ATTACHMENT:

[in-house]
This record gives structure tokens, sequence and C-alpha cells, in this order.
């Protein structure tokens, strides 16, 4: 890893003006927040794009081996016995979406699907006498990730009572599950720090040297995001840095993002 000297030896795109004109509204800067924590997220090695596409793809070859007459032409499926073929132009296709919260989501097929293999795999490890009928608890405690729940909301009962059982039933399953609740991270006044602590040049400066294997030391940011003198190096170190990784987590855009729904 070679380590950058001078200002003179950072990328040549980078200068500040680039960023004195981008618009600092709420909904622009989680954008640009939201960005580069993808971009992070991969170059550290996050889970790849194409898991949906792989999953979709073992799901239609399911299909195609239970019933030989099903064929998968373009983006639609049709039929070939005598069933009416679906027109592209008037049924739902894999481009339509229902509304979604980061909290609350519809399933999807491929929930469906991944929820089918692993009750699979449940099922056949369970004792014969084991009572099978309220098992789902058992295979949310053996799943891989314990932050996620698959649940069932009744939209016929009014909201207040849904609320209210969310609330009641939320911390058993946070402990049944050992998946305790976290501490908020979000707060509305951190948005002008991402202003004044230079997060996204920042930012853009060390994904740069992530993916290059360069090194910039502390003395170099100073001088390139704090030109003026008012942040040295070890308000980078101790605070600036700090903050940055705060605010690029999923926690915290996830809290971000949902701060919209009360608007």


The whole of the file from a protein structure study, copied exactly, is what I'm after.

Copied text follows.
[in-house]
This record gives structure tokens, sequence and C-alpha cells, in this order.
């Protein structure tokens, strides 16, 4: 890893003006927040794009081996016995979406699907006498990730009572599950720090040297995001840095993002 000297030896795109004109509204800067924590997220090695596409793809070859007459032409499926073929132009296709919260989501097929293999795999490890009928608890405690729940909301009962059982039933399953609740991270006044602590040049400066294997030391940011003198190096170190990784987590855009729904 070679380590950058001078200002003179950072990328040549980078200068500040680039960023004195981008618009600092709420909904622009989680954008640009939201960005580069993808971009992070991969170059550290996050889970790849194409898991949906792989999953979709073992799901239609399911299909195609239970019933030989099903064929998968373009983006639609049709039929070939005598069933009416679906027109592209008037049924739902894999481009339509229902509304979604980061909290609350519809399933999807491929929930469906991944929820089918692993009750699979449940099922056949369970004792014969084991009572099978309220098992789902058992295979949310053996799943891989314990932050996620698959649940069932009744939209016929009014909201207040849904609320209210969310609330009641939320911390058993946070402990049944050992998946305790976290501490908020979000707060509305951190948005002008991402202003004044230079997060996204920042930012853009060390994904740069992530993916290059360069090194910039502390003395170099100073001088390139704090030109003026008012942040040295070890308000980078101790605070600036700090903050940055705060605010690029999923926690915290996830809290971000949902701060919209009360608007």